The interest that Bradfield offered on these private loans were in the order of 10% to 15%, far above bank interest rates at the time, so it was tempting for Bradfield's clients to invest to let Bradfield allegedly lend the money to this builder and reap the high interest rates. Bradfield assured the investors that the loans were fully secured by Epitomes Of Mortgage and he issued these papers to his clients whenever the money that they invested was rolled over into ongoing loans to this builder. So his clients believed that their investments were secured by mortgages over property and they trusted Bradfield, who had performed their legal work for decades.
In fact there was no builder and the Epitomes of Mortgage were all phoney. The properties listed on them actually existed, but there were no mortgages taken over them as security and in many cases, the owners of the properties had no idea that their apartments and town houses were being used in Bradfield's scam.
Bradfield's Ponzi scam came to grief when I became aware that an elderly friend had put a substantial amount of money into these "loans" to a builder and when I saw those Epitomes of Mortgage, I smelled a rat. So I convinced my friend to demand the return of the principal loan amounts, the original money that he had invested when the period of the loan was ending. Bradfield did his best to try and convince my friend to roll over his funds into ongoing loans to this bogus builder, but after I insisted that Bradfield teminate the loan and refund the principal to my friend, Bradfield's Ponzi scam was exposed in all its glory.
I accessed the titles of those properties from the records at the Land Titles office. Once I discovered that none of the properties listed as security on those Epitomes had mortgages registered against them, I informed the police and the Law Society. Within a few days, police raided Bradfield's legal practice and he was barred from operating as a solicitor. Investigators and auditors discovered that Bradfield had scammed people whom he had known and dealt with on the basis of trust for over 40 years out of more than $30 million. Bradfield was charged with multiple counts of fraud.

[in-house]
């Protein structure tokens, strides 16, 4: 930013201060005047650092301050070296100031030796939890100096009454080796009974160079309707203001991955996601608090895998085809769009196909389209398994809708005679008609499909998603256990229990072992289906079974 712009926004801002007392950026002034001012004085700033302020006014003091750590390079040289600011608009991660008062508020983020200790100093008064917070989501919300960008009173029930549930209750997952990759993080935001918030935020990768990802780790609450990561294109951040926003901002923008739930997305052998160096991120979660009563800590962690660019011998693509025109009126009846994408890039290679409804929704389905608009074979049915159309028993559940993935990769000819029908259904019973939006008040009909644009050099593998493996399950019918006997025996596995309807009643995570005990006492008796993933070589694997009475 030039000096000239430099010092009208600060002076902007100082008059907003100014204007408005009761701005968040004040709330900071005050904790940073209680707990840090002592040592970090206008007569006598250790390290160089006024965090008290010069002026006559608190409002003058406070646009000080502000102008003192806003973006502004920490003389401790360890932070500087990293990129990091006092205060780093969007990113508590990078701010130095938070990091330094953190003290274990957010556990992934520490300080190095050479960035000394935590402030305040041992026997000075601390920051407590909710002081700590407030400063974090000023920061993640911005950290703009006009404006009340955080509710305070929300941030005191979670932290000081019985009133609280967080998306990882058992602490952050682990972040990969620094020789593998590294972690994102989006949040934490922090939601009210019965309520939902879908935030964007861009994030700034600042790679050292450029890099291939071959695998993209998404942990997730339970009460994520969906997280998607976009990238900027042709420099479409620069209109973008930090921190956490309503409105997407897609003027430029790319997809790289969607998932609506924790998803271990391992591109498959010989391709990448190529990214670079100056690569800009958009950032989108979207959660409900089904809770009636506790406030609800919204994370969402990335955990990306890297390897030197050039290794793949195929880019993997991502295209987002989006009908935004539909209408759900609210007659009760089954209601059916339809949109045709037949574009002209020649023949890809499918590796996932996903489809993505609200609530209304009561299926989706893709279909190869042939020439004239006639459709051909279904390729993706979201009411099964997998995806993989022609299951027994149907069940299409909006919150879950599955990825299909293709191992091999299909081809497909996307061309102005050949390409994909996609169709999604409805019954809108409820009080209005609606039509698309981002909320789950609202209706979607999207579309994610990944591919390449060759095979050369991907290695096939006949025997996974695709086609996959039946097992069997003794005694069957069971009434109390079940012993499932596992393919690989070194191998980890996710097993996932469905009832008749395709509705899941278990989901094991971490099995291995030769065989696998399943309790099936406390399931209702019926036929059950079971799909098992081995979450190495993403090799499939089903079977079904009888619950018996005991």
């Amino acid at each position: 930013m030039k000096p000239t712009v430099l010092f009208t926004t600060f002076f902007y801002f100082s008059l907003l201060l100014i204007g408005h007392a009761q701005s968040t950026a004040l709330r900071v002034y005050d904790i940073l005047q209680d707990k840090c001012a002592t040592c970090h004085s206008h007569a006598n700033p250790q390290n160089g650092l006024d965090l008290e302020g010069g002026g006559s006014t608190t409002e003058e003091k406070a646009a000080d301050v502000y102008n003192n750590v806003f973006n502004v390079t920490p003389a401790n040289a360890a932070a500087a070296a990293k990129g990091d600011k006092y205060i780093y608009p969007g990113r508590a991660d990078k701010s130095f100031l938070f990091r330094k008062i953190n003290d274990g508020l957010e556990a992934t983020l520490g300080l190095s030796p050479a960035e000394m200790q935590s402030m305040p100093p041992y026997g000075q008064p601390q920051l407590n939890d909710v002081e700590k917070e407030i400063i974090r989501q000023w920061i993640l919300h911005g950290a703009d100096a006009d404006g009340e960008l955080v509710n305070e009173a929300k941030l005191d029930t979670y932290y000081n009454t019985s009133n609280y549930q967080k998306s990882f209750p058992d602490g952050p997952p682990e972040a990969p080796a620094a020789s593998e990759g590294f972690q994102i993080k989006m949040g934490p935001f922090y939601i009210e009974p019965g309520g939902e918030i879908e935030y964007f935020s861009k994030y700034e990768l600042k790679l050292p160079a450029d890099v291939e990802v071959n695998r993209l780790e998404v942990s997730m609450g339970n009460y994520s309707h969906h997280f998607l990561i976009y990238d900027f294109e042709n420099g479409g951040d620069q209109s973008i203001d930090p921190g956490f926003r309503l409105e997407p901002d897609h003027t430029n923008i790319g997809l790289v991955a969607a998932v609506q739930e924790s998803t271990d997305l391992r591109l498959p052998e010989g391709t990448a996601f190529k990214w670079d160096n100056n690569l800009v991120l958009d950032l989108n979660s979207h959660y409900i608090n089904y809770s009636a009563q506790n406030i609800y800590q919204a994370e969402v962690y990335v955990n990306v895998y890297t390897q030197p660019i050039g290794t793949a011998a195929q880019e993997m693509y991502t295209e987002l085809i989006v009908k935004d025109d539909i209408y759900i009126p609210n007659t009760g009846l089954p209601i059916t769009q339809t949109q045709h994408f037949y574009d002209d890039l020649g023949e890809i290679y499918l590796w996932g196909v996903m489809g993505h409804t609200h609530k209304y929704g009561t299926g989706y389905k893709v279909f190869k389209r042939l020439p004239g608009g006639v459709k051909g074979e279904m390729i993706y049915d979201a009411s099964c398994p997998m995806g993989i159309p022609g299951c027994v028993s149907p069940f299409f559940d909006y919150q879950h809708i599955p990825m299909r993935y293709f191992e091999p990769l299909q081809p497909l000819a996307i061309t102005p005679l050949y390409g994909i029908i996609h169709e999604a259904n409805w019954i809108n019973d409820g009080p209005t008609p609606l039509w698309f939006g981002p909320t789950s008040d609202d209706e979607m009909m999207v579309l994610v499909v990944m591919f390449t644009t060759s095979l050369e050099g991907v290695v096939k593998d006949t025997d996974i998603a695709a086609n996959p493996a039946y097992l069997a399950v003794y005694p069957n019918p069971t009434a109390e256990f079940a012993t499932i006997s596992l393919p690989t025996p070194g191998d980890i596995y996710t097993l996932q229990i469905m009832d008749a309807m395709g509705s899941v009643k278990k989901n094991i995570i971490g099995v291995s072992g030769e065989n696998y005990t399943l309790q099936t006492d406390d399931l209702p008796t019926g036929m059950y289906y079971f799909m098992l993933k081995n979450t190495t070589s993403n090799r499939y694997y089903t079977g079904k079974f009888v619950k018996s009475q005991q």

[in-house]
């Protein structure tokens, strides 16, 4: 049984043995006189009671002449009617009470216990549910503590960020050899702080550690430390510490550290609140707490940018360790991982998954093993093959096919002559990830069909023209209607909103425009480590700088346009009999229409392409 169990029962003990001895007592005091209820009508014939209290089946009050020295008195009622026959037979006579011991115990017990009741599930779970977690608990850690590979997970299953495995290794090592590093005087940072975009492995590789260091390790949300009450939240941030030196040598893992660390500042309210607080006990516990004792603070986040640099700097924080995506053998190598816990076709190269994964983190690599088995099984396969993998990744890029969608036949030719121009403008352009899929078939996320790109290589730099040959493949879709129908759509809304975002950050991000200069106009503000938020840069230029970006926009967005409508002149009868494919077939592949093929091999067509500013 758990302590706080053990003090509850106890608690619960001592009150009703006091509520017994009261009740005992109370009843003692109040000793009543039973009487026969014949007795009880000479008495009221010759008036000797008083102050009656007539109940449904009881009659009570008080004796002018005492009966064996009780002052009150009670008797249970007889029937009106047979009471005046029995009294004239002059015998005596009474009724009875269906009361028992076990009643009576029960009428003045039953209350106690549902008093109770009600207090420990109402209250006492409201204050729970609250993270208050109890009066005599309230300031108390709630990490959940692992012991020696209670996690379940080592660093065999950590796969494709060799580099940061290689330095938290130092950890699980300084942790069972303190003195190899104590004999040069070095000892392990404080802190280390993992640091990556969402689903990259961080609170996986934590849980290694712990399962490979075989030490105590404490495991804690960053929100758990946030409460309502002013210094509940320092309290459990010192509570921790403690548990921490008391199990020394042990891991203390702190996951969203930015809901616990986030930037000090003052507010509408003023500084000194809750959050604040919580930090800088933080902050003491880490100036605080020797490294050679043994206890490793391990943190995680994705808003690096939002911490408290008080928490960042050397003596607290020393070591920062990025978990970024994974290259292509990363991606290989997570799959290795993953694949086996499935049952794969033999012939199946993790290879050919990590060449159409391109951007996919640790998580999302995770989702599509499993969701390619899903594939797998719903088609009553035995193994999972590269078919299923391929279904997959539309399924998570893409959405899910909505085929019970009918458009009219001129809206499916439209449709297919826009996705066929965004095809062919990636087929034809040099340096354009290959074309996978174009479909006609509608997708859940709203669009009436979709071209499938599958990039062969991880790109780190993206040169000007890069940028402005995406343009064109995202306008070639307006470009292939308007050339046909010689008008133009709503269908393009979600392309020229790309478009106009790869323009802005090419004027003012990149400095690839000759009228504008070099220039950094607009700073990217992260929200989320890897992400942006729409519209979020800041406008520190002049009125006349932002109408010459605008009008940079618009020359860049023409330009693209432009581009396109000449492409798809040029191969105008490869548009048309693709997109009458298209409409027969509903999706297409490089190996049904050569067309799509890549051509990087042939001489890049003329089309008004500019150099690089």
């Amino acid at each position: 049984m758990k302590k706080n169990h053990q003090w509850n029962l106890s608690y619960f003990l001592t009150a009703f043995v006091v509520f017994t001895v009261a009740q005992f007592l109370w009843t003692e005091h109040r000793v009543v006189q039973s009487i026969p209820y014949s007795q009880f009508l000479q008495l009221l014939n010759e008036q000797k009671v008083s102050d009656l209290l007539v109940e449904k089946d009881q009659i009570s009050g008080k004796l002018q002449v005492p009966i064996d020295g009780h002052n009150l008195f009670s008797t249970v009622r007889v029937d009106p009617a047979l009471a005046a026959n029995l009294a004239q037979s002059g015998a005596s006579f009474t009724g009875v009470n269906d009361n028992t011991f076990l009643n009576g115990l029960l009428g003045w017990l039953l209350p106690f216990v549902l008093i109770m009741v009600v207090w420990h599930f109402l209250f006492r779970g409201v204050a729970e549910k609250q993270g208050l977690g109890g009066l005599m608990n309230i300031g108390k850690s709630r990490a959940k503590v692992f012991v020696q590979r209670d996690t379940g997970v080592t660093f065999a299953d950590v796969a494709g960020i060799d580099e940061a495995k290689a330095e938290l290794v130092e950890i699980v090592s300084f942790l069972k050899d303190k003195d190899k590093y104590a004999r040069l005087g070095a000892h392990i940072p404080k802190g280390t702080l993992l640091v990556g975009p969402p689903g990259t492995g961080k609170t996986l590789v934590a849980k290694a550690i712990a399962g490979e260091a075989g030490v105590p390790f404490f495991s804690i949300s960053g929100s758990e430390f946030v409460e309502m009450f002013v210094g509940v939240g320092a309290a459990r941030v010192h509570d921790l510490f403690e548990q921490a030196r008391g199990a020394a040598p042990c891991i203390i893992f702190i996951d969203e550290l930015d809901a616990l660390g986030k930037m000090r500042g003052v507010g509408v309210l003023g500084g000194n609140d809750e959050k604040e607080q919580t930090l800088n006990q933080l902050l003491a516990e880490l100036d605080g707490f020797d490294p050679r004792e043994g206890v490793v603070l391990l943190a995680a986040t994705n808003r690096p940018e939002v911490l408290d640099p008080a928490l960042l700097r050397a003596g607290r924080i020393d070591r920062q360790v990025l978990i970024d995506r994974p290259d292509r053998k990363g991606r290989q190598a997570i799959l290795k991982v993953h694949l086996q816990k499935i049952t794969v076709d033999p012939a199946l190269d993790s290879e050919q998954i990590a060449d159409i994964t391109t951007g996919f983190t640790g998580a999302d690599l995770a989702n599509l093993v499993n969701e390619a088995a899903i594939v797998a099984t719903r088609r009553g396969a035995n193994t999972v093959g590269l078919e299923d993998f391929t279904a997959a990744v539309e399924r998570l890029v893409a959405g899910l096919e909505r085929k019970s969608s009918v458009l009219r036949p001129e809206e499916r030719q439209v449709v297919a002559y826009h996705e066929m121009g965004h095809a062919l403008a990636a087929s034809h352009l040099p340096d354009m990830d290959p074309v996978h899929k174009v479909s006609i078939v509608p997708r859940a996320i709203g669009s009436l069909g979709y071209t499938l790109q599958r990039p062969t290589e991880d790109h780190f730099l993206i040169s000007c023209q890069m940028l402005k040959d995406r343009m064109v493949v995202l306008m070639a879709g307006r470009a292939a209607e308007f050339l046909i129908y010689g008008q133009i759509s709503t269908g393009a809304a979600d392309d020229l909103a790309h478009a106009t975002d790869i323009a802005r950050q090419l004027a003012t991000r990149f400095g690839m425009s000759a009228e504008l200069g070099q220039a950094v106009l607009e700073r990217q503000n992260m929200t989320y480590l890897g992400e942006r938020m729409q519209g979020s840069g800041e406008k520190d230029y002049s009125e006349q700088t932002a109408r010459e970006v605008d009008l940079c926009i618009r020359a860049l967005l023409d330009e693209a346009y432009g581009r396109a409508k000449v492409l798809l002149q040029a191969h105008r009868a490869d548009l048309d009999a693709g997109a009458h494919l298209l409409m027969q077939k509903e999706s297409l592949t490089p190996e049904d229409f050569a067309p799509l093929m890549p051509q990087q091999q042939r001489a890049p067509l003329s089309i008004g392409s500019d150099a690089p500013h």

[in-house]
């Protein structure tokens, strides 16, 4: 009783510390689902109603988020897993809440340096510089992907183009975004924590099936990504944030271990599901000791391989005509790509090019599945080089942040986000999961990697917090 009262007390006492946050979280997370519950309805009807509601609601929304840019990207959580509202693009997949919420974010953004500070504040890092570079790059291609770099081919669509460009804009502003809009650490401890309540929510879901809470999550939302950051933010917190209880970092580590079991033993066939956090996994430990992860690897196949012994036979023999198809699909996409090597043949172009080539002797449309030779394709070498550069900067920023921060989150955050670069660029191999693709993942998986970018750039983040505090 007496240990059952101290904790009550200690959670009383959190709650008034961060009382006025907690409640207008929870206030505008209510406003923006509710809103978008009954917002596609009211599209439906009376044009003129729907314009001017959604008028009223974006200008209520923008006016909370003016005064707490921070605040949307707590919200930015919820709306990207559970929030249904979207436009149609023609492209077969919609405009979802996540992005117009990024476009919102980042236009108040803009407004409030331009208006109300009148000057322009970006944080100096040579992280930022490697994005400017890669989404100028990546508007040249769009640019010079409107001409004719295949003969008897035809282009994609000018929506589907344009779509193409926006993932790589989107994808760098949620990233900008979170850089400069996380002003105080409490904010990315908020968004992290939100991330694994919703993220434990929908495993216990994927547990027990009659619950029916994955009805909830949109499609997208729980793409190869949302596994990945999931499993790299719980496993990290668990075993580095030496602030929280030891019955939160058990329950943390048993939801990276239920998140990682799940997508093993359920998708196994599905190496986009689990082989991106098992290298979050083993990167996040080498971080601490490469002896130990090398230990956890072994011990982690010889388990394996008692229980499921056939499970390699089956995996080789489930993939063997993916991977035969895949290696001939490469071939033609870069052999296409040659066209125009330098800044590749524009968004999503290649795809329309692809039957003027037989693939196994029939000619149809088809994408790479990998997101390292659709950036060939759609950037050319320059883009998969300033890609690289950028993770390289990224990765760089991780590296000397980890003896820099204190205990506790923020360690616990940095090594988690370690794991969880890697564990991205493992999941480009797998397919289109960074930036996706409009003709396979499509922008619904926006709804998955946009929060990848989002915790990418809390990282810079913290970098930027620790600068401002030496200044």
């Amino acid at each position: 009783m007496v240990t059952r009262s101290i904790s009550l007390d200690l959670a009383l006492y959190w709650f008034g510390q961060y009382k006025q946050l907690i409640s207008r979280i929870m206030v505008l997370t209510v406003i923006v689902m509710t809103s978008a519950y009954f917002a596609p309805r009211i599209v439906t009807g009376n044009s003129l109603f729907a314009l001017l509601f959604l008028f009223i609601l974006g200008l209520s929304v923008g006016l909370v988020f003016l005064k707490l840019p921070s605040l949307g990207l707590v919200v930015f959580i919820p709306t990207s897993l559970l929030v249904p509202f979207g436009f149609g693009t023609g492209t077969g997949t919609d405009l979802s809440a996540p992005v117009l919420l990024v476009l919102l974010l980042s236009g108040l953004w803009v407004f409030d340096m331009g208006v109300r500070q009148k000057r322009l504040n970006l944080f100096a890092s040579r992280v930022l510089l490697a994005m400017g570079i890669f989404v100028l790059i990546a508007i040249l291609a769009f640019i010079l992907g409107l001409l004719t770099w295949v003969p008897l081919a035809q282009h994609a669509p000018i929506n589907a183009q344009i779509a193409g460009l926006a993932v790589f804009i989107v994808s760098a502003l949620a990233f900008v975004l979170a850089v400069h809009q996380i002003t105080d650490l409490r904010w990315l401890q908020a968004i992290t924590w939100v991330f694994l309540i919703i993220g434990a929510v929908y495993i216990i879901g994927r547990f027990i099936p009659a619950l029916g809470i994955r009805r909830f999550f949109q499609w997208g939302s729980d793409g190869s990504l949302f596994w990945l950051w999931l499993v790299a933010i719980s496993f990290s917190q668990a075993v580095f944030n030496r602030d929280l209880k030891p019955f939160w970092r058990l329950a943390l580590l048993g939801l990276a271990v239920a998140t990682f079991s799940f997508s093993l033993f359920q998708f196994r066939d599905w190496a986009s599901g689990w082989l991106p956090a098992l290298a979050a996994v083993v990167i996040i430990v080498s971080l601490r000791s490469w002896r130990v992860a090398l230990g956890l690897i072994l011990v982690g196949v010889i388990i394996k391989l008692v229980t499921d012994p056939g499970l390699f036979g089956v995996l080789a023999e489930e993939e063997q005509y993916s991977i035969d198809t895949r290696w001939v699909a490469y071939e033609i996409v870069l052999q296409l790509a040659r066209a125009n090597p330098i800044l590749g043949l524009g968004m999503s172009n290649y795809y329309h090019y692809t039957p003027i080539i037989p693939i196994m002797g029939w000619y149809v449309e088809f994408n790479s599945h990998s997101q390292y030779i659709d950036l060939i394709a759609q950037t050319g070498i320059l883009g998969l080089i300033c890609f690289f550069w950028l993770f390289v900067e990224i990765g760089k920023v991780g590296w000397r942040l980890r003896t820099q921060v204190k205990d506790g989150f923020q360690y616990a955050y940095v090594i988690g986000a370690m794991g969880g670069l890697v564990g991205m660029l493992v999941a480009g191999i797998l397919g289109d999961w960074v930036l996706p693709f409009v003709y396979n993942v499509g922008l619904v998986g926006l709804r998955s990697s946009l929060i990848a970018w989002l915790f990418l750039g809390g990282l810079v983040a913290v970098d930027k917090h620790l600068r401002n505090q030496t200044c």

I tried very hard to have Bradfield prosecuted and jailed, but after some years of court appearances where Bradfield presented himself as a frail elderly man, the judge took pity on him and did not dispatch him to prison. This was most unfortunate, as I would say that the judge was Bradfield's final victim, having been conned into letting this scheming bastard off the hook after he ruined so many lives. Bradfield should have been locked up and forced to die in jail for the massive grief he caused to so many people who lost their funds and wound up penniless after lifetimes of work and saving for their retirements.
But I was determined to try and recover some money for my elderly friend. I had some legal expertise under my belt, so I immediately lodged a claim with the Law Society Fidelity Fund, an insurance scheme for lawyers. After much wrangling and threatening to sue the Law Society in the Supreme Court, I recovered almost all of the funds that Bradfield had conned from my friend - a very substantial six-figure amount - and it allowed my elderly friend to move into a very luxurious aged care facility until he passed away. Unfortunately, many of Bradfield's other victims, mostly elderly retirees, did not recover any of the money they lost to this Ponzi scam.
The John Bradfield scam and other Ponzi scams prove one thing, that the scammers rely on presenting a façade of trust and respectability. Their scam relies on them looking prosperous and having the trappings of success. They are not the stereotyped criminals and thugs one sees on TV shows, with ugly unshaven faces and close-set eyes. No successful Ponzi scammer looks like Fagin from "Oliver Twist". Ponzi scammers such as Bradfield look like respectable bankers, financial advisors and lawyers, which they often are and this is why people are lulled into a false sense of security and hand over money to them to invest without ever checking to see if those investments are real.